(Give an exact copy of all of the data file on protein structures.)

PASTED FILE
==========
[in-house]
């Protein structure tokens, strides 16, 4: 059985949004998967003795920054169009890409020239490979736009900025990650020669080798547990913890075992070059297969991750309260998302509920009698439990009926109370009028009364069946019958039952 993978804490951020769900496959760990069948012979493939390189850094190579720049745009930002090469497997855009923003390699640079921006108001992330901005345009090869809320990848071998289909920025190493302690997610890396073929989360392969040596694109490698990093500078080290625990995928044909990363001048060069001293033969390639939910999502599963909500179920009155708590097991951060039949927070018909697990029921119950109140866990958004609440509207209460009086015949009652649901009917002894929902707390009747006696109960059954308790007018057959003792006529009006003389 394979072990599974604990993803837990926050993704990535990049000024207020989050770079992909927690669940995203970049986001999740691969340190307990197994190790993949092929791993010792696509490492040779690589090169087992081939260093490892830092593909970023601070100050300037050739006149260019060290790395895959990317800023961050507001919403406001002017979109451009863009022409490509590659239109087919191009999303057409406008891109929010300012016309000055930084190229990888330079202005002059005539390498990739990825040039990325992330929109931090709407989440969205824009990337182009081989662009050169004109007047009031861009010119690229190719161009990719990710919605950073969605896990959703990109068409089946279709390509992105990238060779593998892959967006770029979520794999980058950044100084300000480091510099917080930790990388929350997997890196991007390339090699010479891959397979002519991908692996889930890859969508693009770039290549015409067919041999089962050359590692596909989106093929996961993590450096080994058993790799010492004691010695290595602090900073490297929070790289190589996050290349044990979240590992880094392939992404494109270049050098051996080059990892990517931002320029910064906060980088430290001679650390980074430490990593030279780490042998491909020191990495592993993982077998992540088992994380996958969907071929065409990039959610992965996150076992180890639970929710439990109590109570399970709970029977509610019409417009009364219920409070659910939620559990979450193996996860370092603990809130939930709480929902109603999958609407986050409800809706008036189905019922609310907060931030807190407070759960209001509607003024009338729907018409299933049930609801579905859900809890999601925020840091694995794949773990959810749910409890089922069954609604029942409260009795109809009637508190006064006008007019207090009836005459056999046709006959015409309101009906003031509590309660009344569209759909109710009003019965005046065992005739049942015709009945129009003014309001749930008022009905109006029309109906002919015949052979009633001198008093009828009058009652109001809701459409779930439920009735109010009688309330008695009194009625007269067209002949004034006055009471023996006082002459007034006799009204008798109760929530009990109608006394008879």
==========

[in-house]
């Protein structure tokens, strides 16, 4: 059985949004998967003795920054169009890409020239490979736009900025990650020669080798547990913890075992070059297969991750309260998302509920009698439990009926109370009028009364069946019958039952 993978804490951020769900496959760990069948012979493939390189850094190579720049745009930002090469497997855009923003390699640079921006108001992330901005345009090869809320990848071998289909920025190493302690997610890396073929989360392969040596694109490698990093500078080290625990995928044909990363001048060069001293033969390639939910999502599963909500179920009155708590097991951060039949927070018909697990029921119950109140866990958004609440509207209460009086015949009652649901009917002894929902707390009747006696109960059954308790007018057959003792006529009006003389 394979072990599974604990993803837990926050993704990535990049000024207020989050770079992909927690669940995203970049986001999740691969340190307990197994190790993949092929791993010792696509490492040779690589090169087992081939260093490892830092593909970023601070100050300037050739006149260019060290790395895959990317800023961050507001919403406001002017979109451009863009022409490509590659239109087919191009999303057409406008891109929010300012016309000055930084190229990888330079202005002059005539390498990739990825040039990325992330929109931090709407989440969205824009990337182009081989662009050169004109007047009031861009010119690229190719161009990719990710919605950073969605896990959703990109068409089946279709390509992105990238060779593998892959967006770029979520794999980058950044100084300000480091510099917080930790990388929350997997890196991007390339090699010479891959397979002519991908692996889930890859969508693009770039290549015409067919041999089962050359590692596909989106093929996961993590450096080994058993790799010492004691010695290595602090900073490297929070790289190589996050290349044990979240590992880094392939992404494109270049050098051996080059990892990517931002320029910064906060980088430290001679650390980074430490990593030279780490042998491909020191990495592993993982077998992540088992994380996958969907071929065409990039959610992965996150076992180890639970929710439990109590109570399970709970029977509610019409417009009364219920409070659910939620559990979450193996996860370092603990809130939930709480929902109603999958609407986050409800809706008036189905019922609310907060931030807190407070759960209001509607003024009338729907018409299933049930609801579905859900809890999601925020840091694995794949773990959810749910409890089922069954609604029942409260009795109809009637508190006064006008007019207090009836005459056999046709006959015409309101009906003031509590309660009344569209759909109710009003019965005046065992005739049942015709009945129009003014309001749930008022009905109006029309109906002919015949052979009633001198008093009828009058009652109001809701459409779930439920009735109010009688309330008695009194009625007269067209002949004034006055009471023996006082002459007034006799009204008798109760929530009990109608006394008879």